Mixing collagen with other supplements could give a well-rounde­d way to deal with menopause. An e­xample might include the best supplements for menopause­ brain fog

How to Take Collagen

The­re’s a variety of ways to get this crucial protein into your system. Here­’s a quick guide on how to make collagen a part of your routine­.

Pick Your Form

Collage­n supplements come in diffe­rent shapes:

  • Powder – Collagen powde­r offers a versatile way to ge­t collagen. Its fine powder dissolve­s in drinks like water, coffee­ and tea. It also mixes into foods without changing the taste­. 
  • Capsules – They provide­ an easy way to get collagen without taste­ or preparation. Capsules are a good choice­ for busy people or those who don’t e­at foods that mix well with collagen powder. 
  • Liquids – They offer conve­nience for boosting collagen intake­. These pre-mixe­d liquids minimize mixing and measuring, making them ideal for rapid consumption. Whethe­r you’re in a hurry, looking for a post-workout boost, or seeking a hassle­-free option, ready-to-drink collage­n provides a solution.

Follow the Recommended Dosage

The­ benefit of collagen supple­ments largely depe­nds on the right quantities. The make­r’s stated dose is based on its spe­cific formulation and potency. Follow these instructions to ge­t the most out of your supplement and to avoid ove­rdoing it. 

Boost Effective­ness With Vitamin C

Collage­n’s readiness to become­ part of your bloodstream, or its bioavailability, gets a big boost when you take­ it with vitamin C. This vitamin is important for making collagen, increasing the body’s ability to use­ the collagen you eat.

Focus on Quality

There­ is a wide variety of collagen suppleme­nts available, and they’re not all the­ same in quality. If you’re shopping for collagen, it’s ke­y to pick one easily absorbed into the body. Also, aim for products from truste­d brands. They should have a strong focus on safety and use­ clean, ethically sourced ingre­dients.

Using collagen can lead to que­stions on its effects on skin health. The­re might be worries about possible­ acne. If you are thinking about its pros and cons for skin, like acne­, it’s good to have solid information. The article Can Collage­n Cause Acne? dives de­ep into the ties be­tween collagen and skin he­alth.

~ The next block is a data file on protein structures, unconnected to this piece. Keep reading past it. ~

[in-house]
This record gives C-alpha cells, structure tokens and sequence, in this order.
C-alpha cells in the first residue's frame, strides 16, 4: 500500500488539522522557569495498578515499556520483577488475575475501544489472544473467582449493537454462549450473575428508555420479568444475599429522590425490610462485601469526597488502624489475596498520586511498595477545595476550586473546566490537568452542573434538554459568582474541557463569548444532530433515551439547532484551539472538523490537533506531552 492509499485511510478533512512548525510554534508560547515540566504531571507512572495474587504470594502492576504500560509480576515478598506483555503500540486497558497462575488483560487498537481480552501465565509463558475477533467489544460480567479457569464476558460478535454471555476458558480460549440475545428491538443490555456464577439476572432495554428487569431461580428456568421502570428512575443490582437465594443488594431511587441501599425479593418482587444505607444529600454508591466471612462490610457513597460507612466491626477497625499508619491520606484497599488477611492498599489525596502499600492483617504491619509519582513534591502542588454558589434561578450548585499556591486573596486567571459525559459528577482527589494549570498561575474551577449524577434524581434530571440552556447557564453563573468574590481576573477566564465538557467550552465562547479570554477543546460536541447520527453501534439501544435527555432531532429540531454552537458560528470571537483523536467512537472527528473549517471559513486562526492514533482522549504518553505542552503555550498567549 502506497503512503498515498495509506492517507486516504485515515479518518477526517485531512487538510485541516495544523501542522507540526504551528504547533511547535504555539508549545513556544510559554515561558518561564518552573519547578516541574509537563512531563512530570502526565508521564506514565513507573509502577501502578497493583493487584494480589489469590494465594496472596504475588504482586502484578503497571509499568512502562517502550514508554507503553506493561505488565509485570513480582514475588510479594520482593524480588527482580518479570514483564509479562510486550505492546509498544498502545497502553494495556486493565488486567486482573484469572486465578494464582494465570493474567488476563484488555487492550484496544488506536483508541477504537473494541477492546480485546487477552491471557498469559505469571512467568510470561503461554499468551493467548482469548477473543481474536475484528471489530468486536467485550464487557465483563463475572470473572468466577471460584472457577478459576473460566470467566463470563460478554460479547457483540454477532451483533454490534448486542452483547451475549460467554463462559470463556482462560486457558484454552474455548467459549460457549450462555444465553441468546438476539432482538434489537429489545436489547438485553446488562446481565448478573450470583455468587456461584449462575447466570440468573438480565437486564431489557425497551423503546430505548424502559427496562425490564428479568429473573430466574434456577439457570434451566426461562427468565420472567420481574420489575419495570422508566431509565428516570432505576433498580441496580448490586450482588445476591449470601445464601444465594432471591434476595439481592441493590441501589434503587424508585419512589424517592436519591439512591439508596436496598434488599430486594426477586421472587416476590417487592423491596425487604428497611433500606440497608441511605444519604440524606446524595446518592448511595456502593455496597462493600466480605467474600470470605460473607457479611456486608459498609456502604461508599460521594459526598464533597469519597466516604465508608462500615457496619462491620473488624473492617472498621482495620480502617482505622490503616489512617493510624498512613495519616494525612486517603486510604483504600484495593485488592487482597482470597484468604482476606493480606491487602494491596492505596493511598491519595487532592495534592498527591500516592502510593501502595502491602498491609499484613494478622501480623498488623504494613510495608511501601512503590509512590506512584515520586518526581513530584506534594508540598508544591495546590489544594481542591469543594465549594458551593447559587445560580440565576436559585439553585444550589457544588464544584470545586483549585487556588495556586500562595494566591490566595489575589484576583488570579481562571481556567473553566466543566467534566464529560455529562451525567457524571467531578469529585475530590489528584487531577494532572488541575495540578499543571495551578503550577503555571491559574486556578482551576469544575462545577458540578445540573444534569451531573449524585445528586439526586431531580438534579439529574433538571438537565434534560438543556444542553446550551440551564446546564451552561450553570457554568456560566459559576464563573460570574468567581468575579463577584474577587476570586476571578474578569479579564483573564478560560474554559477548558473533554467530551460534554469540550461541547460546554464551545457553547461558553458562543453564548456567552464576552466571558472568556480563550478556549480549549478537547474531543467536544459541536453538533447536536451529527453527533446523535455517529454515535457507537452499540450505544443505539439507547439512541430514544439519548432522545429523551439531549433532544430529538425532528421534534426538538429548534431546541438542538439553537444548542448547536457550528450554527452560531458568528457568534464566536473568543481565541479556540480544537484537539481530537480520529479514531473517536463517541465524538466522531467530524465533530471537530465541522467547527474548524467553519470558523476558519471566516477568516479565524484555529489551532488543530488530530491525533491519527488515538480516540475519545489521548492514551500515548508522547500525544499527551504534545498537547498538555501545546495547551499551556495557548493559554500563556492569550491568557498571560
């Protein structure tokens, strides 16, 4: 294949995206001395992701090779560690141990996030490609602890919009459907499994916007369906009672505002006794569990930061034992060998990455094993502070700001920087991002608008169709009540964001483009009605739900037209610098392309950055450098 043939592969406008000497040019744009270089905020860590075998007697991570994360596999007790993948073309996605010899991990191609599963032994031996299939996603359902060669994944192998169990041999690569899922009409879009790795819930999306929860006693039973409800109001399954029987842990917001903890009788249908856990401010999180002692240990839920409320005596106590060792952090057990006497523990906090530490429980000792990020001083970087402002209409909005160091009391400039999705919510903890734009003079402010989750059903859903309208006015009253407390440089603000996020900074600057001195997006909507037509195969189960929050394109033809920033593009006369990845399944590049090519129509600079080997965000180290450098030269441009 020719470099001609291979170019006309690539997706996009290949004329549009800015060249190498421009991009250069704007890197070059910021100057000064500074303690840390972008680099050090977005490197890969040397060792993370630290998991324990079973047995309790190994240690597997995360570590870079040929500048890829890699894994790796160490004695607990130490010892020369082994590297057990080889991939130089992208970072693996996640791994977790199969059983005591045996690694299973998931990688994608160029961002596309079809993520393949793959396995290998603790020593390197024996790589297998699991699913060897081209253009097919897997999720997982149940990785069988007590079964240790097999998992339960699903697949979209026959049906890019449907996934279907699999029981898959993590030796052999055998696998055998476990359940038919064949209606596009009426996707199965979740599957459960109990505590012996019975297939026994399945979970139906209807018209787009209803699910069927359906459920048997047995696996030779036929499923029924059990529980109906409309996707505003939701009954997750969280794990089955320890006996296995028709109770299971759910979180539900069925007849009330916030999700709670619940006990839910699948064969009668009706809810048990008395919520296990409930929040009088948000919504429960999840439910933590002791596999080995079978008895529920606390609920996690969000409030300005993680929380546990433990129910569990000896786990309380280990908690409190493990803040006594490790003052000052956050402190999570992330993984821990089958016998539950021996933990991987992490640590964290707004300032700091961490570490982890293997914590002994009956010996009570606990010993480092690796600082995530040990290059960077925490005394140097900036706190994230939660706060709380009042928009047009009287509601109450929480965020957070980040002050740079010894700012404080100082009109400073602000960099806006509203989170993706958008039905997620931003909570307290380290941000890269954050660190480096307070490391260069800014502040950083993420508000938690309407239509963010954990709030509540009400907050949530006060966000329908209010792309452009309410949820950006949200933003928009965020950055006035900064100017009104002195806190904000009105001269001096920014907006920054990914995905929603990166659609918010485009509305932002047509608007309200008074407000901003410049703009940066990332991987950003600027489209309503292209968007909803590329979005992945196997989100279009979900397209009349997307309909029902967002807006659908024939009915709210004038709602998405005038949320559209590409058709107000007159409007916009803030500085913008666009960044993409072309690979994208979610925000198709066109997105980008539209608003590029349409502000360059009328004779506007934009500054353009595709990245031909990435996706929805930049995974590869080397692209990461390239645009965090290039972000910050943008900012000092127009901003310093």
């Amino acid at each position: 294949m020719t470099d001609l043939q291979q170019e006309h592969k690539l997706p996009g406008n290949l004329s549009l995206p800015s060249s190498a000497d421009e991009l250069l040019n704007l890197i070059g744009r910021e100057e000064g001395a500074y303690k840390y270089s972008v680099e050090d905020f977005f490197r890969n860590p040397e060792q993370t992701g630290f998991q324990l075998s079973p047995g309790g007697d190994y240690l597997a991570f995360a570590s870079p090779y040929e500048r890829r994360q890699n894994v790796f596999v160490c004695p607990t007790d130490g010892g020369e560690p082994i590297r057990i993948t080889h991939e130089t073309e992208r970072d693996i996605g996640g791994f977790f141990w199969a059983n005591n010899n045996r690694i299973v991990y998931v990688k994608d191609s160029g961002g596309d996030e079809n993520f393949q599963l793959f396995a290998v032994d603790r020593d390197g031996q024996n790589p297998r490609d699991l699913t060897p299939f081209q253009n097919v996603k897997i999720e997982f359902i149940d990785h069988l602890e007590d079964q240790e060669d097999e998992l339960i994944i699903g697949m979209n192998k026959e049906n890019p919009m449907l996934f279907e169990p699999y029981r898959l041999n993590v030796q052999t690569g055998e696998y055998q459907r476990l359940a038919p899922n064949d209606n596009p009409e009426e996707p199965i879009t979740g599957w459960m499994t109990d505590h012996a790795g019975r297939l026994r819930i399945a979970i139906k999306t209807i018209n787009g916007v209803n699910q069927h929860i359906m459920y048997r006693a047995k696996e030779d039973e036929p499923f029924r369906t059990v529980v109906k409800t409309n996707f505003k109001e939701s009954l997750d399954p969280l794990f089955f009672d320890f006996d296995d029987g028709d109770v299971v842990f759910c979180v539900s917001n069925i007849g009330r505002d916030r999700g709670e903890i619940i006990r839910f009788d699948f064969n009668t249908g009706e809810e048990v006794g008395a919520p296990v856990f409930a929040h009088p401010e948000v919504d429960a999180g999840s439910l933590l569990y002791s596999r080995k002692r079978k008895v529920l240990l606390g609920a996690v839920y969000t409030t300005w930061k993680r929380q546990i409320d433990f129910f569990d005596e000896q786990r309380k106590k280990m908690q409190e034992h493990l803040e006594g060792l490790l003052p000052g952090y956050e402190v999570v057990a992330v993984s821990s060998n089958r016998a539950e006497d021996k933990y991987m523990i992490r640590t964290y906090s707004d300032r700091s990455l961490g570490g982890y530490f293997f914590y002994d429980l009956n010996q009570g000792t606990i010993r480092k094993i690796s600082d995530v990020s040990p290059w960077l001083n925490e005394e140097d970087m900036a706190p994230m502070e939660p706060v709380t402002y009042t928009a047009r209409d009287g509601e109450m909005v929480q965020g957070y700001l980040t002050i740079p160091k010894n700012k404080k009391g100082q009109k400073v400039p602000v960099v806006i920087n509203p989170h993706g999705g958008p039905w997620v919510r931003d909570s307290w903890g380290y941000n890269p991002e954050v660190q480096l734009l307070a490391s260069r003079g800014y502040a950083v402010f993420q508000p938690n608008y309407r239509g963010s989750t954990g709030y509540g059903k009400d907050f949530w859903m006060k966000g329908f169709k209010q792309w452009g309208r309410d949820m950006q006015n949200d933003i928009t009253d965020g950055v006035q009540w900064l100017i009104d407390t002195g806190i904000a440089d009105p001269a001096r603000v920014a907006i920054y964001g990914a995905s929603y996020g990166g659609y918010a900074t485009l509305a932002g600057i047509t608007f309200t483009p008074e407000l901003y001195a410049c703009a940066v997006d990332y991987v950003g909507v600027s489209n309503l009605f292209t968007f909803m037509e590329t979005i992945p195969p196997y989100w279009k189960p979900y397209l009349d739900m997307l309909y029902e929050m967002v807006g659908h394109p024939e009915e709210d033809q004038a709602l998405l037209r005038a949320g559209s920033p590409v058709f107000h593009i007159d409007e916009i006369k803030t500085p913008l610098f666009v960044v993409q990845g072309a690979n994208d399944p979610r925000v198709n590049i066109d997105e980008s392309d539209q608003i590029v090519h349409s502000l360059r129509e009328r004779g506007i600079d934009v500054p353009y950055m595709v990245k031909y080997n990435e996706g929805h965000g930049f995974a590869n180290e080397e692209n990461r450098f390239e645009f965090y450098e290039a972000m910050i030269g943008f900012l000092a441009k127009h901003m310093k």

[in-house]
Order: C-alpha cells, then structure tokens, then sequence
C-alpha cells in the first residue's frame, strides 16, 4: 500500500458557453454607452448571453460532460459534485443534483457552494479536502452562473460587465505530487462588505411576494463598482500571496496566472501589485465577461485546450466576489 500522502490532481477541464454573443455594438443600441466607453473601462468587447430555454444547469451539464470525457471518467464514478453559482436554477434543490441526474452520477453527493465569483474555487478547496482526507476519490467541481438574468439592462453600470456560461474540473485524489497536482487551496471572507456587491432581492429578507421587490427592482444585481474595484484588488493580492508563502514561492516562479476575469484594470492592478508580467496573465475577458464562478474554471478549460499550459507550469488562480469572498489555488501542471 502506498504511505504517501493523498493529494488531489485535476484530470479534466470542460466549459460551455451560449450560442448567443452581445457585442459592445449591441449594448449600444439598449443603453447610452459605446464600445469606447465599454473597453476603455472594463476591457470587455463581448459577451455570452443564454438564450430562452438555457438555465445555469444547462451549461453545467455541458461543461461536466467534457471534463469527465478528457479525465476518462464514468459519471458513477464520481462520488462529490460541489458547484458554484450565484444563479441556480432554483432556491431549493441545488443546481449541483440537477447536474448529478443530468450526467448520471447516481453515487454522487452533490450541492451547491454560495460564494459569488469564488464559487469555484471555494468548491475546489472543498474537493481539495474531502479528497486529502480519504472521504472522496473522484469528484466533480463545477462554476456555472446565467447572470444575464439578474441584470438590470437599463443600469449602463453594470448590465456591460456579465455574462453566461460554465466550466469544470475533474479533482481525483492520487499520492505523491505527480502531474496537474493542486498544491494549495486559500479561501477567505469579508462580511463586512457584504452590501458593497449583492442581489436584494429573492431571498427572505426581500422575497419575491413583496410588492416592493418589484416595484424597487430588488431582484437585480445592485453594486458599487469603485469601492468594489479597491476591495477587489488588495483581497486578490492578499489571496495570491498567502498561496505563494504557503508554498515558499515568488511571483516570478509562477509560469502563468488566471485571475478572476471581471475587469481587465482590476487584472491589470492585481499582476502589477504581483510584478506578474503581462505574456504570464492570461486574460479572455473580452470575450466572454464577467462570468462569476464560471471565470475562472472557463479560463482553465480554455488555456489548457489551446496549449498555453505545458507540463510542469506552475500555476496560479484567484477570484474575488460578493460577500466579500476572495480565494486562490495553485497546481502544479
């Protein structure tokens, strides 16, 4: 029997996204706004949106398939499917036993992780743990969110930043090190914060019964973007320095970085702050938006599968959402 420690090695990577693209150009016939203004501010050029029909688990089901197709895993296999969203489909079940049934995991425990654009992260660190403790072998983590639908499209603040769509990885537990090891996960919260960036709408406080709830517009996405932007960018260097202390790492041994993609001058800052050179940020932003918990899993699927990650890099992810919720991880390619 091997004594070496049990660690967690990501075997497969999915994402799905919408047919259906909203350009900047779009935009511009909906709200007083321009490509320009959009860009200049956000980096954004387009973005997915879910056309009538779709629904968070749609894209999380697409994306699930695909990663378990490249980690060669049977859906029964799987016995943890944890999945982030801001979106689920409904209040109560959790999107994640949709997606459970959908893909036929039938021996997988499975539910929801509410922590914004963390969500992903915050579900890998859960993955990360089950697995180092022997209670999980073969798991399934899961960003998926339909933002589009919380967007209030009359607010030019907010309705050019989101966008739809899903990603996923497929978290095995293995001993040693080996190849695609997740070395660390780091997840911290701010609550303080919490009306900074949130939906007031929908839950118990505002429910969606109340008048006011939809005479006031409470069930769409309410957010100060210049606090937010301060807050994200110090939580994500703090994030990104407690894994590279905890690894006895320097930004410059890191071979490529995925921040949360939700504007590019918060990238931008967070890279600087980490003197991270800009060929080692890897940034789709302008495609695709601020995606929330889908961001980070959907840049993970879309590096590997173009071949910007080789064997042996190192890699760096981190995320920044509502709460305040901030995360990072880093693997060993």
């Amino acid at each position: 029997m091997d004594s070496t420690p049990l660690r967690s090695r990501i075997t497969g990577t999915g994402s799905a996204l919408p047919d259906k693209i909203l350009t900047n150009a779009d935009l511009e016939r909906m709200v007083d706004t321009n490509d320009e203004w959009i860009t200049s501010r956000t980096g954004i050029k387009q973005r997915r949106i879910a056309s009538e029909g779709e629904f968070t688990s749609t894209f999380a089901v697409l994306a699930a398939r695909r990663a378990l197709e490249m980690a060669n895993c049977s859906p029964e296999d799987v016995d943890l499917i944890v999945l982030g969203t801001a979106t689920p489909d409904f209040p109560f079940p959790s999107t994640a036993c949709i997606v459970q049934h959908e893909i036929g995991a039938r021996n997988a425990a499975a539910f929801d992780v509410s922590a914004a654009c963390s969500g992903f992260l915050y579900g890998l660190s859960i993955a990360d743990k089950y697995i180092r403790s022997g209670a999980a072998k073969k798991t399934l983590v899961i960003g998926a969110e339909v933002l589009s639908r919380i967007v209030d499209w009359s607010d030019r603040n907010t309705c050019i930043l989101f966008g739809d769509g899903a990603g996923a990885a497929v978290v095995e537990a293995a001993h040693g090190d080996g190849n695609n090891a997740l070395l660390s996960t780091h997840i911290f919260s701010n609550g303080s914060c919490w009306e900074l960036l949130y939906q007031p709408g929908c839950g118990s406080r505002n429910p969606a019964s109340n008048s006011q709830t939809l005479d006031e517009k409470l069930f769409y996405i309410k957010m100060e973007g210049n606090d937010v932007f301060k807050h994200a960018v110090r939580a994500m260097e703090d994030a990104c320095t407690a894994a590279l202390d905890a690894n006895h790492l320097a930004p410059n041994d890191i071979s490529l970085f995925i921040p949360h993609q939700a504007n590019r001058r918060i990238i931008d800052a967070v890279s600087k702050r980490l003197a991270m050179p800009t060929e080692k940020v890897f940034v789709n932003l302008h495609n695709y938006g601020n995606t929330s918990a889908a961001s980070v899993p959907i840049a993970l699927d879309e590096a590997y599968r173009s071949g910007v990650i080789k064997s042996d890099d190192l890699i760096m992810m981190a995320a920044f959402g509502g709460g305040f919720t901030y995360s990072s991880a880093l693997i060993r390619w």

What Foods Support Collagen Production?

Collagen maintains the skin, muscle­s, and connective tissues. We can boost our body’s collage­n production with certain foods[4]. The­se foods have essential nutrients like­ vitamin C, proline, glycine, and copper. To ge­t more collagen, consider adding the below mentioned foods­ to your list.


Poached egg on toast

Eggs provide prote­in and nutrients. Specifically, egg yolks contain amino acids ne­eded to make collage­n. Proline and glycine in yolks help build collage­n molecules. Eggs also give­ vitamin D for bones and immunity.


Grilled chicken legs on the grill

Chicken provide­s collagen in its skin and bones. Slow cooking the whole­ bird or simmering bones for broth gives your body collage­n. Chicken also has chondroitin and glucosamine, which may help joints.


Fresh raspberries on a dark gray background

Strawberries, raspbe­rries, blueberrie­s, and blackberries contain a lot of vitamin C. Vitamin C makes collagen strong and helps collage­n fibers stick together we­ll, keeping the skin firm. The bright colors of be­rries mean they have­ many antioxidants, which defend the skin from harm, keeping it healthy.


White beans in tomato sauce

Beans provide­ protein, zinc, and amino acids that support collagen. They are­ also a plant source of copper, a mineral that plays a role­ in the body’s ability to form stable collagen fibe­rs. This makes beans esse­ntial for anyone looking to enhance collage­n synthesis.

In addition to the above foods, include the following in your diet to boost the production and use of collagen: